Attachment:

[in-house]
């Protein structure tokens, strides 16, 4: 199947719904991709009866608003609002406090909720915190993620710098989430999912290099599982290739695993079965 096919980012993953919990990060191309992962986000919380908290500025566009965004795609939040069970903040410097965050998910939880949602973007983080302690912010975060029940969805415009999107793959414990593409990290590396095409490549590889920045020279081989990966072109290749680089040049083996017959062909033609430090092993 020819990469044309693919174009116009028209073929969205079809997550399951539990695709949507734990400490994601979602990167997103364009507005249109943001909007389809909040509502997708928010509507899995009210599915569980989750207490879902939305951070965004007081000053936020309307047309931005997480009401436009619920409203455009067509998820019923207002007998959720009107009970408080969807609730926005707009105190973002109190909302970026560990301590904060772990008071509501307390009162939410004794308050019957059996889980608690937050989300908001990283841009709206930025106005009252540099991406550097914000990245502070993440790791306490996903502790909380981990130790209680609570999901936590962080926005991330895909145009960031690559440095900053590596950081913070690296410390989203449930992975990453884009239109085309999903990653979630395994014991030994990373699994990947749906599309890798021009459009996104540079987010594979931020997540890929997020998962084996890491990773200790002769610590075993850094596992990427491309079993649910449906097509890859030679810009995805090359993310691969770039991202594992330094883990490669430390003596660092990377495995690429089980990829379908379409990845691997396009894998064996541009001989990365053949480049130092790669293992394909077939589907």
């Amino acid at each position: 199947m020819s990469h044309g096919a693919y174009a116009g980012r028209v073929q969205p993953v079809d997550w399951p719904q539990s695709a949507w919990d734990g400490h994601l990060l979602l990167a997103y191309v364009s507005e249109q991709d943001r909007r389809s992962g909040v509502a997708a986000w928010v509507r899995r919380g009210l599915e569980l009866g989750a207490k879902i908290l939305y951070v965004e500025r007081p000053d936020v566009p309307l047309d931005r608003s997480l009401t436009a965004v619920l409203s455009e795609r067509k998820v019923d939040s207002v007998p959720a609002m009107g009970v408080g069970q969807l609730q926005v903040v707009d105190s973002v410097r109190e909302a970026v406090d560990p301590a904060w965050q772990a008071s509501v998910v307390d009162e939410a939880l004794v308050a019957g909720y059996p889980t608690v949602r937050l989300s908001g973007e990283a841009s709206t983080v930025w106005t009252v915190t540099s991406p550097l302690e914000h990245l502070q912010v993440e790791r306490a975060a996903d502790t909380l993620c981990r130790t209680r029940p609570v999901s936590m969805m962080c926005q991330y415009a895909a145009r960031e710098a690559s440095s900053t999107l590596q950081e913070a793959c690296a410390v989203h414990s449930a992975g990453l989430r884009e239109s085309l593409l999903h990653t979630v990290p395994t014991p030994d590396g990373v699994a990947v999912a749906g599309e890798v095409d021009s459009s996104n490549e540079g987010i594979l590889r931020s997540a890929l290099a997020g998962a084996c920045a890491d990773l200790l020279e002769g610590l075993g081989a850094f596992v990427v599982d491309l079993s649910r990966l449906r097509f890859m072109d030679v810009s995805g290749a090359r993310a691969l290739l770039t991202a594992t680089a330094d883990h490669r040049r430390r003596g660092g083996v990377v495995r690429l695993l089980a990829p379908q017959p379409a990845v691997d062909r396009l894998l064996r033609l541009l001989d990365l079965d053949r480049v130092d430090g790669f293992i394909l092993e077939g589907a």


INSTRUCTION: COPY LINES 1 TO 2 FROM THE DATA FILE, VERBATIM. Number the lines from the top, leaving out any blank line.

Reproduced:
[in-house]
């Protein structure tokens, strides 16, 4: 199947719904991709009866608003609002406090909720915190993620710098989430999912290099599982290739695993079965 096919980012993953919990990060191309992962986000919380908290500025566009965004795609939040069970903040410097965050998910939880949602973007983080302690912010975060029940969805415009999107793959414990593409990290590396095409490549590889920045020279081989990966072109290749680089040049083996017959062909033609430090092993 020819990469044309693919174009116009028209073929969205079809997550399951539990695709949507734990400490994601979602990167997103364009507005249109943001909007389809909040509502997708928010509507899995009210599915569980989750207490879902939305951070965004007081000053936020309307047309931005997480009401436009619920409203455009067509998820019923207002007998959720009107009970408080969807609730926005707009105190973002109190909302970026560990301590904060772990008071509501307390009162939410004794308050019957059996889980608690937050989300908001990283841009709206930025106005009252540099991406550097914000990245502070993440790791306490996903502790909380981990130790209680609570999901936590962080926005991330895909145009960031690559440095900053590596950081913070690296410390989203449930992975990453884009239109085309999903990653979630395994014991030994990373699994990947749906599309890798021009459009996104540079987010594979931020997540890929997020998962084996890491990773200790002769610590075993850094596992990427491309079993649910449906097509890859030679810009995805090359993310691969770039991202594992330094883990490669430390003596660092990377495995690429089980990829379908379409990845691997396009894998064996541009001989990365053949480049130092790669293992394909077939589907």